Rob Manfred's latest Astros epiphany is a slap in the face to Dodgers fans

Rob Manfred continues to be baseball's biggest villain, especially for Dodgers fans.
World Series - Philadelphia Phillies v Houston Astros - Game Two
World Series - Philadelphia Phillies v Houston Astros - Game Two / Bob Levey/GettyImages
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It's already well-documented that the Houston Astros stole a World Series Championship from the Los Angeles Dodgers in 2017. That was the Dodgers' year and they unfortunately succumbed to live video feeds and trash can banging that benefitted the Astros.

If it wasn't painful enough that the Dodgers fell short in the World Series due to the worst cheating scandal in baseball since the 1919 Black Sox, MLB's response to the matter didn't make it any better. The Astros got a slap on the wrist, relatively speaking, with A.J. Hinch, Alex Cora and Carlos Beltran becoming the biggest scapegoats.

Six years later, it's still a controversial topic and, of course, MLB commissioner Rob Manfred has to make it even worse. Despite standing by the punishments at the time, Manfred has since come to the epiphany that maybe he should have been more harsh in his rulings.

Uh ... yeah ... you think? We're not sure which is worse: Manfred potentially having an epiphany years later about his mistakes or him potentially pretending like he has remorse just to try to save face amidst all the backlash about the Oakland Athletics. Manfred recently revealed this (unprompted!) in an interview with Sean Gregory of TIME.

"I’m not sure that I would have approached it with giving players immunity. Once we gave players immunity, it puts you in a box as to what exactly you were going to do in terms of punishment. I might have gone about the investigative process without that grant of immunity and see where it takes us. Starting with, I’m not going to punish anybody, maybe not my best decision ever."

Rob Manfred via TIME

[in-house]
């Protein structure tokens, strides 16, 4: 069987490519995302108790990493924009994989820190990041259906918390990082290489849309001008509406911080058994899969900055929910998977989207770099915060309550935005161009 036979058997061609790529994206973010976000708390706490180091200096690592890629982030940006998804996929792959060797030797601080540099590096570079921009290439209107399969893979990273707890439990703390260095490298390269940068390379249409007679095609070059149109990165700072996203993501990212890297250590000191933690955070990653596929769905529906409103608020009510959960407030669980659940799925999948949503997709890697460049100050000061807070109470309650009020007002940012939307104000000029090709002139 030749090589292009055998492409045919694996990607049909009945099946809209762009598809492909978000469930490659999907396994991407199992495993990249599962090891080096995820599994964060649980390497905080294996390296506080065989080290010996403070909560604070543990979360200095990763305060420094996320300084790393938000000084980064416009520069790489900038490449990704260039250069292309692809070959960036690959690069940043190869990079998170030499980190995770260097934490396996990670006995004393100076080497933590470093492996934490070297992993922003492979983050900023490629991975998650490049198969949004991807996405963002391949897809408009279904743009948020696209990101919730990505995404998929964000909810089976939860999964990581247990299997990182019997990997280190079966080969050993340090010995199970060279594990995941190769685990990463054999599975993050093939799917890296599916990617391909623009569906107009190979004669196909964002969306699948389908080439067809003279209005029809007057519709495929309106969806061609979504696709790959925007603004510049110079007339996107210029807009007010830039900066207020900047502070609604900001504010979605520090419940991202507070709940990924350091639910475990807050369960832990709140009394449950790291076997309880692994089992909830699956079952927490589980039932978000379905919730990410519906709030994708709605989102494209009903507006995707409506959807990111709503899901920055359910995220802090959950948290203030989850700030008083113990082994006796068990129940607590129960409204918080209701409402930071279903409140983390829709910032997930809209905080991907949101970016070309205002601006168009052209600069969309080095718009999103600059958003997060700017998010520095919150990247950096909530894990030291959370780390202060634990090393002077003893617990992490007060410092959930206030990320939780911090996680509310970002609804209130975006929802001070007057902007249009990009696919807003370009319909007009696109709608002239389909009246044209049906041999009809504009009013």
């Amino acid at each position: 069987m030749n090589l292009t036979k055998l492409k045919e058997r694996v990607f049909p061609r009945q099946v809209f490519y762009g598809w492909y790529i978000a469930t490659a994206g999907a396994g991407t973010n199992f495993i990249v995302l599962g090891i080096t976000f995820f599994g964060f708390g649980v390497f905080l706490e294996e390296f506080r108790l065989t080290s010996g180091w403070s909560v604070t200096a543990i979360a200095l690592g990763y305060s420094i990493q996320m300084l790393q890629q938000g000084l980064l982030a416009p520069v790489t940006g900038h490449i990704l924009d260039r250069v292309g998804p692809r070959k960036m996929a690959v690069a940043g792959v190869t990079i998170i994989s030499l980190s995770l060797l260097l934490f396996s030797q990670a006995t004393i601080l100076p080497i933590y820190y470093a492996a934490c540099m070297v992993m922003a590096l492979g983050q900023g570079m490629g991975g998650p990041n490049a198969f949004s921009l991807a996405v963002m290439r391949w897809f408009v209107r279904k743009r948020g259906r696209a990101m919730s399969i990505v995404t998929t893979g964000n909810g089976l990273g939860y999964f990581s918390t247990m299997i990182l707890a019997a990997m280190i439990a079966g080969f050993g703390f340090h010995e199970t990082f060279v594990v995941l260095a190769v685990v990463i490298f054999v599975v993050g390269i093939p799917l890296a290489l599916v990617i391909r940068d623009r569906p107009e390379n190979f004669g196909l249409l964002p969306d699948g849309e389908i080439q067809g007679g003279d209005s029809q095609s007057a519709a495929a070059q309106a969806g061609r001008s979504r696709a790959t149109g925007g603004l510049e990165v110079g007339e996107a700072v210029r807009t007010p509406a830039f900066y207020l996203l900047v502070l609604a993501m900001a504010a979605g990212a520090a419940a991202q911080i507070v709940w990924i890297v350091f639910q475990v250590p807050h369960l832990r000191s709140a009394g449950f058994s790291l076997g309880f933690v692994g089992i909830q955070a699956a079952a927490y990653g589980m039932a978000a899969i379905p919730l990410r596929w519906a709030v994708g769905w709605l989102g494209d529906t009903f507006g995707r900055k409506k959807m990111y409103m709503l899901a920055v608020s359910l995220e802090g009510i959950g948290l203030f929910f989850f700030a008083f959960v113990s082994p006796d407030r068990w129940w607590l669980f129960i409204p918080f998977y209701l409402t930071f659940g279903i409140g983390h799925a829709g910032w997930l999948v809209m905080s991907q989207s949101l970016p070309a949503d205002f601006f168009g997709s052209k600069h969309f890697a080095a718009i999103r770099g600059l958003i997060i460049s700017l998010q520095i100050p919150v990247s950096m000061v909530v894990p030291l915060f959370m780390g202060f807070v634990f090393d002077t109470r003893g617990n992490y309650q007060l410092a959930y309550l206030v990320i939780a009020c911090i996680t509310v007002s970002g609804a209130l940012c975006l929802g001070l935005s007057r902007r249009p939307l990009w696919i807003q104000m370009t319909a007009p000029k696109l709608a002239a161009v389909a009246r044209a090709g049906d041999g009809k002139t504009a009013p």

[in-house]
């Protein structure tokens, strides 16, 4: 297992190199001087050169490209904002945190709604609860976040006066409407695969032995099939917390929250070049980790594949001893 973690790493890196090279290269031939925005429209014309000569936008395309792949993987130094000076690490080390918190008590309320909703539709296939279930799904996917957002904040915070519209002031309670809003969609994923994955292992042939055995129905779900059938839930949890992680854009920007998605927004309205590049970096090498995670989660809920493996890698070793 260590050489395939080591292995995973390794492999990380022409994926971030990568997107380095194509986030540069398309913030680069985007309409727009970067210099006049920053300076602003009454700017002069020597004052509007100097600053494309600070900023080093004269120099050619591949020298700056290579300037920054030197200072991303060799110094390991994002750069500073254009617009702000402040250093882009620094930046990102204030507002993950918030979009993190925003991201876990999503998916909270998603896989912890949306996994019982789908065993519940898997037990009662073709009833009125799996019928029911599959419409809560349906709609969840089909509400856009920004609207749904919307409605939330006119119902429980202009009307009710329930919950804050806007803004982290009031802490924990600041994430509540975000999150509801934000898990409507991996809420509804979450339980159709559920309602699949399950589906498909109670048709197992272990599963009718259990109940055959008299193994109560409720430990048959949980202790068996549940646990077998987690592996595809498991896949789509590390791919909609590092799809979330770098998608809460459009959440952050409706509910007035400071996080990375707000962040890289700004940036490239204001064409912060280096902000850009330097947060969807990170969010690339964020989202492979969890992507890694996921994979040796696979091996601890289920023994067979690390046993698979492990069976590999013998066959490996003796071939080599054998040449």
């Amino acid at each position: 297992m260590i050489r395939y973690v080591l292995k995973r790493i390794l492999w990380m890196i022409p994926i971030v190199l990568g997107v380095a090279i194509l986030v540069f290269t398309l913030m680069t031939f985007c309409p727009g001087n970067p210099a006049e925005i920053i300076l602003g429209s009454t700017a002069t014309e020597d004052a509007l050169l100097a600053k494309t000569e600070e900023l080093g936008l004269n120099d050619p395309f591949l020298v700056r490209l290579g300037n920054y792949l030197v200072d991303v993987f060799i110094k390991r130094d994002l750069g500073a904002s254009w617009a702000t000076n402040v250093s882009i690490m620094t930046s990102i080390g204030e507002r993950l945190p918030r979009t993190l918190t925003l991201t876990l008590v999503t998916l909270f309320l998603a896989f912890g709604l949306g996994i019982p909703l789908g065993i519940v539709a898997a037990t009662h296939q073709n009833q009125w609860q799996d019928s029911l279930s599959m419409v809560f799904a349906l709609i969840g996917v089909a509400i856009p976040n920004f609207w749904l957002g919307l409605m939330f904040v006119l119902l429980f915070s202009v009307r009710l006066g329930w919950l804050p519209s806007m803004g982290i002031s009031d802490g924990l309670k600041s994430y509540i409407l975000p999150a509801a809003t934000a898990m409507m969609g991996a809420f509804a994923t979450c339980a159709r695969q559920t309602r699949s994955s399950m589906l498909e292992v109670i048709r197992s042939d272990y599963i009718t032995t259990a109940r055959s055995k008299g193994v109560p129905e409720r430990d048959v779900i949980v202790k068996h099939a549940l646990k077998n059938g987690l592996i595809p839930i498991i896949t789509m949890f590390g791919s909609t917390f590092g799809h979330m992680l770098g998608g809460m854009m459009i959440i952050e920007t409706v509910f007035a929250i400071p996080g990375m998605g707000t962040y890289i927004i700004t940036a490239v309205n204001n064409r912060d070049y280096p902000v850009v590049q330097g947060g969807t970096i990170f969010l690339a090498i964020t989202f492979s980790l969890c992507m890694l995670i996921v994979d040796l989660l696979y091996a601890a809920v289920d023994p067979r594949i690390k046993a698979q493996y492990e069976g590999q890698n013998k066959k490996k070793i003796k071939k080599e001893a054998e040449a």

Rob Manfred slaps Dodgers fans in the face with comments about Astros' punishment

Look, we cannot go back in time and change how MLB punished the Astros for cheating their way to a World Series. It was a soft punishment at the time and will always be a black mark on Manfred's resume as the commissioner of baseball for as the rest of time.

But to come out and admit that it was the wrong decision only a few years later? When several of those players are still on the Astros? What's even the point of that? It would be one thing if a retired, 90-year-old Manfred admitted that he made a mistake. It would be frustrating, but at least enough time would've passed to ease the pain.

If anything, this admission just over three years after the fact proves Manfred knew at the time that he was probably being too soft on the Astros and went through with it anyway. Not only that, but he had the audacity to defend MLB's decision on the matter to all of the outraged fans who wanted to see rightful punishment.

All Manfred is doing is digging himself a bigger hole -- not just with Dodgers fans, but with fans across the sport. And unfortunately for all of us, it seems like he enjoys playing the role of the villain. The one thing Manfred likes more than his apparent disdain for the game of baseball is being the villain. That has become more than obvious, especially with this latest revelation nobody asked for.